MEDINA COUNTY, Ohio — It’s grown into a small-town mystery wrapped inside a crime scene believed by many to be staged.
Sprinkled with police missteps, and a curious death that six years later still cannot be explained.
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The mystery plays out on two unlikely Medina County stages beginning at a blood-stained government office in Lafayette Township, and ending on the still serene waters of Chippewa Lake.
It’s a drama filled with scattered pieces left behind by Bryon Macron, a married father of three, former Marine, longtime jewelry salesman turned politician.
Its epilogue leaves off with a heartbroken wife and three young daughters, and a feeling that something more was at play that early morning of Dec. 16, 2016.
“I just, I open the door at night or I take out the garbage, and I look down the street like, when are you coming home? You know it's awful. It's an absolute nightmare,” Victoria Macron said.
Victor and Bryon Macron were a typical suburban couple, married for 23 years, raising their daughters in a tidy development. That all changed when Victoria Macron got a call at work. Bryon was missing.
In the preceding days, Bryon Macron, who was serving his first term as one of three township trustees, told multiple friends and coworkers of a planned meeting that frigid December morning with a resident, furious over passage of a fire levy a month earlier.
Strangely, Macron agreed to meet the man despite never learning the caller’s name, even after speaking to the man multiple times since Election Day. To this day, the “angry resident,” as he’s been labeled, has never been proven to exist, let alone identified.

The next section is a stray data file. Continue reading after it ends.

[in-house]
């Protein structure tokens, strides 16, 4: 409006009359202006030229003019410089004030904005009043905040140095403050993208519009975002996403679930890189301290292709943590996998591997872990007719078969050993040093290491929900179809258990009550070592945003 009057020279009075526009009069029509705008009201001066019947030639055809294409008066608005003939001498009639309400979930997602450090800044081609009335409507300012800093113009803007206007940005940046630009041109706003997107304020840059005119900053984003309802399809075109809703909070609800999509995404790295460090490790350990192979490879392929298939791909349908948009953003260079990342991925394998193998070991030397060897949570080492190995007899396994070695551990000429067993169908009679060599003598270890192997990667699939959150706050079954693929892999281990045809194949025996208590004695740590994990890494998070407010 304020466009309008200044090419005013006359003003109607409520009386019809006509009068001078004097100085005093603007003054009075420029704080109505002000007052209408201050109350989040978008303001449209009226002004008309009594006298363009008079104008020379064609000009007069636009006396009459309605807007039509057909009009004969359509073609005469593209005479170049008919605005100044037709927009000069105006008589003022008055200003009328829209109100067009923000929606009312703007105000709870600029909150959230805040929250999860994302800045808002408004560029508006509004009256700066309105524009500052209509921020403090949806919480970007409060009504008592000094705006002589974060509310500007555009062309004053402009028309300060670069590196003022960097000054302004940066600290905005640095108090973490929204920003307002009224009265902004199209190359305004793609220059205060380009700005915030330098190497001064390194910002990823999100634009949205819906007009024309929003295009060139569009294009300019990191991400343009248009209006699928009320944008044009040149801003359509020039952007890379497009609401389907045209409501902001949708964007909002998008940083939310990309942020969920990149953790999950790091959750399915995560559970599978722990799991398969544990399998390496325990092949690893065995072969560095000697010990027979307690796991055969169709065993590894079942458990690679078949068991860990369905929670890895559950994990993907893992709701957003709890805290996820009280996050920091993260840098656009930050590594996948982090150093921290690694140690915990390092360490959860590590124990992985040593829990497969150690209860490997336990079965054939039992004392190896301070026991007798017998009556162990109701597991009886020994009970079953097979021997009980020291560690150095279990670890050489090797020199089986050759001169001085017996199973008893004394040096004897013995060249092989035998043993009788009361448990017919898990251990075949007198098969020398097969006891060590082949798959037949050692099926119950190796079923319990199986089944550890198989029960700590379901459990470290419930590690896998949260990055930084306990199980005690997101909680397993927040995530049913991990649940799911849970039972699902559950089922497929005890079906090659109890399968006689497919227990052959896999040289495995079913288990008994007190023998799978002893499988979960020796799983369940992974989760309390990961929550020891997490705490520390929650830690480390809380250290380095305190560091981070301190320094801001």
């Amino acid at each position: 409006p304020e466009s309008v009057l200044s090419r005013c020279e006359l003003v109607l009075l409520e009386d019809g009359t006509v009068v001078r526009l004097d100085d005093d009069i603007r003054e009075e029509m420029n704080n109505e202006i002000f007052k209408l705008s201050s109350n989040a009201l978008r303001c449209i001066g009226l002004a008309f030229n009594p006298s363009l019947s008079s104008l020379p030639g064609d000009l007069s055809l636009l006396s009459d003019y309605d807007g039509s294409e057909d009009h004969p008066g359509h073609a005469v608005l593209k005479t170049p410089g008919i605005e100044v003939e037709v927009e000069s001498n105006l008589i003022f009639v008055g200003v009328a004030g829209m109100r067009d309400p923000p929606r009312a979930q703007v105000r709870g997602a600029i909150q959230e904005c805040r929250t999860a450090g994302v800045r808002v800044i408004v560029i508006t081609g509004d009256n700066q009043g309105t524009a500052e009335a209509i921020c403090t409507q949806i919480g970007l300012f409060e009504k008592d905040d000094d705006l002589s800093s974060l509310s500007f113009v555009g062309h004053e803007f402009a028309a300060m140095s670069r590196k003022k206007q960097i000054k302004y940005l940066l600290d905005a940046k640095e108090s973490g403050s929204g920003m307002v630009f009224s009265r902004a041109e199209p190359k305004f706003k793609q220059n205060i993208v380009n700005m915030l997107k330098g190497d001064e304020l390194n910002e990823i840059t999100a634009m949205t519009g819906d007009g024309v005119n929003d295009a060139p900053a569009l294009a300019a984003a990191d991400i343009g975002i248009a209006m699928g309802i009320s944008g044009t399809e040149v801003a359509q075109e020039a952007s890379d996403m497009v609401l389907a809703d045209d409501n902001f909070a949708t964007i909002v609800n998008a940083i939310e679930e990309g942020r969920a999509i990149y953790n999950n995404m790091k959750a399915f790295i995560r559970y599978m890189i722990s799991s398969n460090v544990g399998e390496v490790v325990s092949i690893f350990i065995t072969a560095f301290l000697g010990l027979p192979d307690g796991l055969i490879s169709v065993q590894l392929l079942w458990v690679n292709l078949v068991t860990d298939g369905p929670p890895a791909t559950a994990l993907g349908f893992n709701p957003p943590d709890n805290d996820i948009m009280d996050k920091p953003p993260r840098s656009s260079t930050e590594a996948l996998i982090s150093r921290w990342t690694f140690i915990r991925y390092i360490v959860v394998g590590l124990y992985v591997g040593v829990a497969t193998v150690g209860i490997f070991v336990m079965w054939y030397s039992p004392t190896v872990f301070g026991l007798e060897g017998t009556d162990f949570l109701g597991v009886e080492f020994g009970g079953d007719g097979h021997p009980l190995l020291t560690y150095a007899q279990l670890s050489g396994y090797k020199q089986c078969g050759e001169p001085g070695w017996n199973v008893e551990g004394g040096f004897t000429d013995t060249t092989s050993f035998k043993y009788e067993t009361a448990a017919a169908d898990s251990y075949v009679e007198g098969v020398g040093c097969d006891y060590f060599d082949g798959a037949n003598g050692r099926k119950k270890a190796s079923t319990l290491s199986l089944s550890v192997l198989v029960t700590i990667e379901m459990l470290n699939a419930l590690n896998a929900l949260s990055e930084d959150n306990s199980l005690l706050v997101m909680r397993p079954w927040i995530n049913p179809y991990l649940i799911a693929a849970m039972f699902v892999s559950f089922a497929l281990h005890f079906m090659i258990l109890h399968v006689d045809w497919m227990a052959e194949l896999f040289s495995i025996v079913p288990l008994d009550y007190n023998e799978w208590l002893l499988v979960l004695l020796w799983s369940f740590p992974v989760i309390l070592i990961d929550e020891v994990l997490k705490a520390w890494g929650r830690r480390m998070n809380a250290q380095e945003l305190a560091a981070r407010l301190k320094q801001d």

To prepare, Macron arranged for fellow trustee Mike Costello and service director Rick Evans to be at the township administration building with him, if the meeting turned sour.
But when Evans arrived for his usual 7 a.m. shift, he found the office unlocked, blood spattered and in disarray.
Macron’s mangled glasses and his cell phone on the floor, his phone calendar curiously open to a reminder: “meeting with angry resident.”
Macron was not around.
To investigators, skepticism almost immediately took hold. The crime scene seemed too perfect. Maybe staged.
Meanwhile, a 4-minute drive away, at Chippewa Lake beach, was Macron’s dark Chevy SUV.
The driver’s side interior smudged in blood. Doors locked. Keys inside.
Macron still nowhere to be seen.
Victoria Macron’s suspicions immediately grew, too. At law enforcement. At her husband’s coworkers.
“There's no doubt in your mind that you believe he was murdered,” 3News Investigates Lynna Lai asked Victoria Macron during a recent interview at her home.
“Absolutely, I do,” she said.
“Why do you believe that? So, deep down…”
“Because I know my husband. Like I said, there were things uncovered in the records that I believe maybe he was going to expose or talk about with someone, and they didn't want that information to get out.”
WATCH: See Lynna Lai's complete interview with Victoria Macron below.
Medina County Sheriff’s deputies and the Ohio State Highway Patrol searched the frozen lake amid 5-degree temperatures. Macron was not found. A later investigation by the Ohio Bureau of Investigation found the search efforts wanting and the failure to recover Macron’s body “compounded” their investigation, leaving a wake of unanswered questions in an ocean of skepticism.
It was two months later that Macron’s body surfaced on the thawing lake.
What an autopsy didn’t show was startling. There was no water in his lungs, and it didn’t appear Macron drowned.